Hypnosis is a therapeutic technique that allows the client to open their mind to creating change. Hypnosis begins with an induction to prepare the client’s responsiveness to the following suggestions from the therapist. There are several different types of inductions including relaxation, eye fixation on an object, and flashing lights. The induction prompts the client to enter a state of mind where they are more accepting of the therapist’s suggestions to focus their attention on changing their sensations, thoughts, perceptions, and behaviors.1 This mental state has been compared to that of daydreaming and during this mental state, the client maintains full control over their behaviors and their response to suggestions.2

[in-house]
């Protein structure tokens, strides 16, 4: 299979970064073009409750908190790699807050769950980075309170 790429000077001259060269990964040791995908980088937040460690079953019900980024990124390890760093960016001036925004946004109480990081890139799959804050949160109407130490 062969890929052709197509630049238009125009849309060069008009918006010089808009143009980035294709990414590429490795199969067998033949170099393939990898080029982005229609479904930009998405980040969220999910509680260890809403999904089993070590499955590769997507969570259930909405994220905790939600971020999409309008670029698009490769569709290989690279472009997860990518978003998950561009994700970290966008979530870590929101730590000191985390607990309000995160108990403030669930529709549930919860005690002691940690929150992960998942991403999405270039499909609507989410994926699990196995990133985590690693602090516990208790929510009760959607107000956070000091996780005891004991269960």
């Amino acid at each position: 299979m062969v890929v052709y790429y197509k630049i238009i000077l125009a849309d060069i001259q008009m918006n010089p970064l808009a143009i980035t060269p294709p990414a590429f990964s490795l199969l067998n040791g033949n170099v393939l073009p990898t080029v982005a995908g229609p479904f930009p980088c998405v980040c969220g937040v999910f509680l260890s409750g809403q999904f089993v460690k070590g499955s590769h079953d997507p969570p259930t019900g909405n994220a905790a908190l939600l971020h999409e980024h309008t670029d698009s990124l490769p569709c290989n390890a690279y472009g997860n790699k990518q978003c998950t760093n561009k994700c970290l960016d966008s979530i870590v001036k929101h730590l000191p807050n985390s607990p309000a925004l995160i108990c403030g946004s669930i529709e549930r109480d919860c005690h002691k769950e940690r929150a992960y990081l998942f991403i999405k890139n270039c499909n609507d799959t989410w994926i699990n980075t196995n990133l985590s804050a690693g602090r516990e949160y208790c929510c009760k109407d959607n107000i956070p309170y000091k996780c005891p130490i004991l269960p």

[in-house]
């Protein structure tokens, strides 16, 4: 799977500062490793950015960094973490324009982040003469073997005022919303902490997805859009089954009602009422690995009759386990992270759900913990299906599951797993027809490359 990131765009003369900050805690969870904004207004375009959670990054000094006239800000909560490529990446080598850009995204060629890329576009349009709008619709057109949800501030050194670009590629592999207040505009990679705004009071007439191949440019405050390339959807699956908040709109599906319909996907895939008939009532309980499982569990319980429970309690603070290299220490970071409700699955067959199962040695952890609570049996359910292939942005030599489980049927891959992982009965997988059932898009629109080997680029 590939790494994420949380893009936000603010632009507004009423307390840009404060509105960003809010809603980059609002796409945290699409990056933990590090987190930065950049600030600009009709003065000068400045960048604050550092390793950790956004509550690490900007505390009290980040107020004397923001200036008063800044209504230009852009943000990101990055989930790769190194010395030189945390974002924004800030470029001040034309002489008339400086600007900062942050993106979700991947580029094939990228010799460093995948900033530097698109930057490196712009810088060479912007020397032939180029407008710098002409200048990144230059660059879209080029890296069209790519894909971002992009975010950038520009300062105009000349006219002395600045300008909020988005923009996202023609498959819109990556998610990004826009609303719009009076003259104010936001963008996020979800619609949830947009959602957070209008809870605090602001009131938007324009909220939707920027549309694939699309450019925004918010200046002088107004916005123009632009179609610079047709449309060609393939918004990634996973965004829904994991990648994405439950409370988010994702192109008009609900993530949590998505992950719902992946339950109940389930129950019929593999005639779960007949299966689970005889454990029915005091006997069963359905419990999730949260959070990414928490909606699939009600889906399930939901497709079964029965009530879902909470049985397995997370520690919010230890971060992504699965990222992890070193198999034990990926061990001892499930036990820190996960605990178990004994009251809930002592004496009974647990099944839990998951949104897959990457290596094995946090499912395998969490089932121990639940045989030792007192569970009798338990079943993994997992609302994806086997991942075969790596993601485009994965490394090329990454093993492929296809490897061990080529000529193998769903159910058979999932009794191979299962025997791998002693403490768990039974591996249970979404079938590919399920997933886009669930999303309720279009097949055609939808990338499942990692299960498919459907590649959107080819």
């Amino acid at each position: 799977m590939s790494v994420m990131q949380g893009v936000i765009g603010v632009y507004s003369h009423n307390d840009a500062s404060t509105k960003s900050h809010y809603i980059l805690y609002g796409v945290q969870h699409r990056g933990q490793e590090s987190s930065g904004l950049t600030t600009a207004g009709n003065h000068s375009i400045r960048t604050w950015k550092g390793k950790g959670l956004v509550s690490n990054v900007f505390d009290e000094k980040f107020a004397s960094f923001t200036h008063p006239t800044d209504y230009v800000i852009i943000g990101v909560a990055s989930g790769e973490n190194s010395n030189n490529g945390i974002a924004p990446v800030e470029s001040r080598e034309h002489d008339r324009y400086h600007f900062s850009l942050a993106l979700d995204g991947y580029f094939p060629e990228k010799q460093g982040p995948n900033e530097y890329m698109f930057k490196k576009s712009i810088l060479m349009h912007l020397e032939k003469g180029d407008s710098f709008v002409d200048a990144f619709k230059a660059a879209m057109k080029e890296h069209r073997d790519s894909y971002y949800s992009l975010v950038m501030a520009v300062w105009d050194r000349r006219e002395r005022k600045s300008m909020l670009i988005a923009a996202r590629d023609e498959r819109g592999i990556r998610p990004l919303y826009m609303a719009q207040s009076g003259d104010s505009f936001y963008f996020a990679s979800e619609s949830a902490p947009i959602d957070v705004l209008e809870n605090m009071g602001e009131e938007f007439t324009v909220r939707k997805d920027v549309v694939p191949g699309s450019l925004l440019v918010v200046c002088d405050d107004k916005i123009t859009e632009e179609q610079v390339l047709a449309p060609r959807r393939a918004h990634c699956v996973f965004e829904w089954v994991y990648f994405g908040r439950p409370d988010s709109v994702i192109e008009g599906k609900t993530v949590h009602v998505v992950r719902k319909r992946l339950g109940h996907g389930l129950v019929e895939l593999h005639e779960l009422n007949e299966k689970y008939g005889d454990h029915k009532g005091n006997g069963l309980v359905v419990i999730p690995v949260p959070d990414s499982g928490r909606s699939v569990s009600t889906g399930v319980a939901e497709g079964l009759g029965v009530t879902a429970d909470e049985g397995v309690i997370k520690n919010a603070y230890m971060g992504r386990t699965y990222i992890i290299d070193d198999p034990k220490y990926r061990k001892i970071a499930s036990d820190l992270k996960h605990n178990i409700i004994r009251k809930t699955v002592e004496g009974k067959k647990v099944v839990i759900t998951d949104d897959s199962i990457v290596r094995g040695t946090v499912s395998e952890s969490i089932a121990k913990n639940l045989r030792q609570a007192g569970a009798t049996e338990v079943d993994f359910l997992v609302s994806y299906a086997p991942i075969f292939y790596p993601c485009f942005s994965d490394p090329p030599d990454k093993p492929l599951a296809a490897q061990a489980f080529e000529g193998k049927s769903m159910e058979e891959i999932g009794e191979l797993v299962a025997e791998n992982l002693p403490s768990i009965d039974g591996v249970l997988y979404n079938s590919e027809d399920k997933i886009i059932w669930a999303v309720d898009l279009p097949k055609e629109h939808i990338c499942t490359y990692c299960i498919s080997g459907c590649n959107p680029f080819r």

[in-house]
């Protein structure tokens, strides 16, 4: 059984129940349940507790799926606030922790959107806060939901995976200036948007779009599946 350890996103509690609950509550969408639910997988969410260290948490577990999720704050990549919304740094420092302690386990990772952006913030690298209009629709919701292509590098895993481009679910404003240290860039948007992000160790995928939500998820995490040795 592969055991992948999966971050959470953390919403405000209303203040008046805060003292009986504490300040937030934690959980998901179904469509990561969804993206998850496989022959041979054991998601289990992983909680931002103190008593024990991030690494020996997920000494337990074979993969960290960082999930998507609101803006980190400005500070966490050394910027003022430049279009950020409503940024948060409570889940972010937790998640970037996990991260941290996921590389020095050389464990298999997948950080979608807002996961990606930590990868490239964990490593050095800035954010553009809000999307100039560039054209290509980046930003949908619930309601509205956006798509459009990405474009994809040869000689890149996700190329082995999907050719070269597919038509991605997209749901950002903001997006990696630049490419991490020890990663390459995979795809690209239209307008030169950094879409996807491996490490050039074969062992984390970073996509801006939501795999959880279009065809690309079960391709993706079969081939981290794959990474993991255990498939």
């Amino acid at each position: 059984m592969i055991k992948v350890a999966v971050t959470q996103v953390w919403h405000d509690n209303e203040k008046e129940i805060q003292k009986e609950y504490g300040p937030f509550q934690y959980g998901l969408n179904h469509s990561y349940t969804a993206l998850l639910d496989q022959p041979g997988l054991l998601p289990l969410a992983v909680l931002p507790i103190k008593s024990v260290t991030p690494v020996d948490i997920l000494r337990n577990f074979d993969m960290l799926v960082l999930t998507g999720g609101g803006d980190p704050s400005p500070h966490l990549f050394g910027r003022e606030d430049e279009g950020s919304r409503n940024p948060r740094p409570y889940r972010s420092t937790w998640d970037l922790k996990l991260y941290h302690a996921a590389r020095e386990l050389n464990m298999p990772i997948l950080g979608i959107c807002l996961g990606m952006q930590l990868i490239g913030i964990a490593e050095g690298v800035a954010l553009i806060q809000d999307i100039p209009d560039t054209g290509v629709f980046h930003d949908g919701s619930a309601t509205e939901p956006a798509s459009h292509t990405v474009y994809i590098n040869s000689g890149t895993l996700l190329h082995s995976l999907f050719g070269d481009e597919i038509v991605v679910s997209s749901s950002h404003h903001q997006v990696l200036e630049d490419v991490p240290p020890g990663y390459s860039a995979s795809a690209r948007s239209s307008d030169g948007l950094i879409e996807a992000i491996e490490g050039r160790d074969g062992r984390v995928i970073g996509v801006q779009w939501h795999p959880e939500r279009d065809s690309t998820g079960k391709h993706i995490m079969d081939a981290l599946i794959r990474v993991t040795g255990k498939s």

Historically, hypnosis was used for the reduction of pain,3 however, data also supports the use of hypnosis with other psychological disorders such as anxiety related disorders, depression, eating disorders, and self-esteem difficulties. Furthermore, hypnosis has been empirically supported in assisting with health related issues, smoking cessation, and obesity.
Hypnosis may help with the following:
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Lynn, S.J., Rhue, J.W., & Kirsch, I., (2010). Handbook of clinical Hypnosis. Washington, DC: American Psychological Association
Lynn, S.J., Rhue, J.W., & Weekes, J. R. (1990). Hypnotic involuntariness: A social-cognitive analysis. Psychological Review, 97, 169-184.
Paterson, D., & Jensen, M. (2003). Hypnosis and clinical pain. Psychological Bulletin, 129, 495-521.